Namibia Attractions

Namibia sits on the southwestern coast of Africa facing the Atlantic Ocean. Zambia and Angola are the countries bordering on the north. The eastern border is shared with Botswana and South Africa lies to the south. Namibia even has provisions for conservation and protection of natural resources in its constitution, and takes pride in preserving the land, the flora and fauna native to the country. The sand, surf and landscape offers opportunity for a wide range of outdoor sport activities and adventures, but visitors should keep their camera ready.

Dolphin Tours Namibia

From the marina in Walvis Bay, guests can hire a guided cruise on a comfortable catamaran around the spectacular harbor. Friendly seals and dolphins come right up to the watercraft happy for a fish and ready to play. Pelicans, flamingos and other water birds as well as a variety of marine life can be observed on the ride. Cruises leave in the morning when the most marine life and birds are active. To end the trip, a light lunch is served on board and beverages.
Equitrails Namibia

Because the horses are gentle and the instructor is patient and knowledgeable, taking the horses out over the hills and mountains is wonderful activity for experienced horse riders and for those who do not have any experience. This ride at Elisenheim Guest Farm outside of Windhoek is much more than just following a short trail. It is a horseback ride in the wild with animals and birds everywhere to be discovered.


Living Desert Adventures

In Swakopmund, a desert expert will take passengers on a tour through the desert to find many animals and small reptiles including chameleons, geckos, and spiders. The four hours fly by as the friendly guide makes frequent stops and enthusiastically discovers a wide variety of wildlife and lets guests get up close to them. The tour guide’s tales of the natural, wild desert life are entertaining, fascinating as well as educational.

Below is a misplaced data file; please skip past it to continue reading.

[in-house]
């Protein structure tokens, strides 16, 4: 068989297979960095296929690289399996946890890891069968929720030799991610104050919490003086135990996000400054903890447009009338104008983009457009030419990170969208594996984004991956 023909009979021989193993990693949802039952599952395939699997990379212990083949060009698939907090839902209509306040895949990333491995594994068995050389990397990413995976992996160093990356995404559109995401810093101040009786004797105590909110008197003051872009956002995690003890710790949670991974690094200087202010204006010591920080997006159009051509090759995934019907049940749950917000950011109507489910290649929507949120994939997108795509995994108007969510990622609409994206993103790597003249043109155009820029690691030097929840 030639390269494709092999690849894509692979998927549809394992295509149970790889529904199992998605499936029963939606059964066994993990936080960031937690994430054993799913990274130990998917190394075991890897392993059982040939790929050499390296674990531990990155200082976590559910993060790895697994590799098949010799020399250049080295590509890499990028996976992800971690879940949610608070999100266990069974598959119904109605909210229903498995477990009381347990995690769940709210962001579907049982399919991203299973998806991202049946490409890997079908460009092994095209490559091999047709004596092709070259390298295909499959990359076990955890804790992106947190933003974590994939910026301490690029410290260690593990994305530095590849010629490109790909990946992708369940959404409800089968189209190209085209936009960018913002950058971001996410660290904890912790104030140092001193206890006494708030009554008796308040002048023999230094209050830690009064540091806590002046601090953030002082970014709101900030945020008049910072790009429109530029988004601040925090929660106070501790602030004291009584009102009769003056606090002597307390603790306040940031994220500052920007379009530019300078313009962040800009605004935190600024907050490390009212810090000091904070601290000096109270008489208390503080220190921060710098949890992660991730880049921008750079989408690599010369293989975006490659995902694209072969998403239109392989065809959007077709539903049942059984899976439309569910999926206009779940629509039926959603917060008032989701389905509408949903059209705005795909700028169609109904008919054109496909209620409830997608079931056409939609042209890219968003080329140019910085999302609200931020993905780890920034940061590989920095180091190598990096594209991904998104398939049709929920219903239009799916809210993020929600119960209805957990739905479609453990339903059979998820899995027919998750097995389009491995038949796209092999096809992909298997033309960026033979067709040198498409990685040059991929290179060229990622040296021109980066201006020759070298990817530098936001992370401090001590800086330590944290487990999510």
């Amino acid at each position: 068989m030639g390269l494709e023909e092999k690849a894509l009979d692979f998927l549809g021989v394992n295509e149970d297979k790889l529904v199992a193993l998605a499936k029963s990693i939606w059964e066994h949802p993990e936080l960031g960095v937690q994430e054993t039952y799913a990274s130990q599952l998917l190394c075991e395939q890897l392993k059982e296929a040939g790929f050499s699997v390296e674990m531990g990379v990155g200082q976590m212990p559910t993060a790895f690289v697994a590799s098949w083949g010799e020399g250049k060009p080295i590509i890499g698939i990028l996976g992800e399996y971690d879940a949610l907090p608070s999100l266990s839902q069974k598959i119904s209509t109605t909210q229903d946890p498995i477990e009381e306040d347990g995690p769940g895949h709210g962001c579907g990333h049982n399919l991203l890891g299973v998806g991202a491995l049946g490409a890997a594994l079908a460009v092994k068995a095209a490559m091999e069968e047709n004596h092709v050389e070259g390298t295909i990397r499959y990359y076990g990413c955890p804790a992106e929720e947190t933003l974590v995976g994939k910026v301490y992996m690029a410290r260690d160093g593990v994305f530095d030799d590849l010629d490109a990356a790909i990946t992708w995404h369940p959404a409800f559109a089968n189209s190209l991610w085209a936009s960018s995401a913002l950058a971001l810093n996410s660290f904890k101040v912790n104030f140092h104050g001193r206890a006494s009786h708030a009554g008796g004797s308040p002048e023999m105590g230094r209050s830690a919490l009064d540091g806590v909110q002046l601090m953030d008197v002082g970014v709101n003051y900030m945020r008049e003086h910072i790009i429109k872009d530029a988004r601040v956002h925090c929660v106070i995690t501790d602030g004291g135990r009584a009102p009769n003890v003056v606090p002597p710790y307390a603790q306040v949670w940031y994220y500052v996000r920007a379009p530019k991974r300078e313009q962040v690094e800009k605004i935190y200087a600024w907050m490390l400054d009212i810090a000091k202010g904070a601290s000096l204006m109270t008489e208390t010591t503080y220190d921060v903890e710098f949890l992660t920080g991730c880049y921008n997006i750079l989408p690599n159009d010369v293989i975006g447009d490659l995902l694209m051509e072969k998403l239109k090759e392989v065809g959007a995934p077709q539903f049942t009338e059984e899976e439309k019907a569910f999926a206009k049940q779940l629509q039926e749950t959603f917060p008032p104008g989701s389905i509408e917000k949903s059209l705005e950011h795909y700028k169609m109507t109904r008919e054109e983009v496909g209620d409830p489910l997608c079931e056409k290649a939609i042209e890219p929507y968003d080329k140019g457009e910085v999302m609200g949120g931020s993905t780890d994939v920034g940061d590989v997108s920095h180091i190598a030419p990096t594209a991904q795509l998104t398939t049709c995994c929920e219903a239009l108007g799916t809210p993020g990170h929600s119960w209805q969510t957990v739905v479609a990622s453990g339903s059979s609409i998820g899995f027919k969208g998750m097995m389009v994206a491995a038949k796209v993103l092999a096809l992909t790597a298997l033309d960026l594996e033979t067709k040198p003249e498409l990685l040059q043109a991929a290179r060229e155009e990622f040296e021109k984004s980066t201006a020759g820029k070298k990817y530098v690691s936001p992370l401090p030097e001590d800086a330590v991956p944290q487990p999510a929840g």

Namiba Sky Balloon Safaris

Near Windhoek in a balloon at sunrise, passengers float over the amazing Sossusvlei area watching the changing early morning sky and the varying terrain below with desert, river beds, trees, mountains and sand dunes. The balloon passes over birds, herds of springbok and other animals. In the desert where the balloon lands, a breakfast awaits with lovely foods like croissants, fruit salad and champagne.


Windhoek, Namibia

Old German colonialism blends with modern design in Windhoek, Namibia’s capital city. It is situated in and airy basin in the central highlands amid rolling mountains. Windhoek is the perfect place to begin or end a Namibian holiday. Its laid-back atmosphere warmly encompasses the funky, eclectic inhabitants. It is one of the most relaxing and safest cities in Southern Africa and provides a conduit to Etosha National Park, Namib-Naukluft Park, and the resort town of Swakopmund with a multitude of adventure activities.

Despite its small population Windhoek boasts a complex history intertwining a variety of “native” backgrounds. People within the city vary from the fairest blondes to the deepest black skin tones, and all combinations in between. Women display intricate hairstyles and local residents from outside the city often wear traditional dress from their tribal background.

The town center provides quaint shops and market stalls perfect for the pedestrian only traffic. “People watching” exists as the perfect pastime while patrons enjoy the multitude of diverse cafes. The cafes become even more popular between December and February. During the hot days they make unique places to enjoy a cold drink and when the high altitude and humidity cause temperatures to drop, a cool breeze makes the café atmosphere pleasantly cooled.

Windhoek was situated near the epicenter of the country due to planning by the Germanic colonial settlers. Summer downpours are regular occurrences. The moisture evaporates quickly so the dampness doesn’t last long. Weather in winter become very cold during the night forming frost in low lying areas, but the warmth of the sunny days makes travel still enjoyable at that time of year.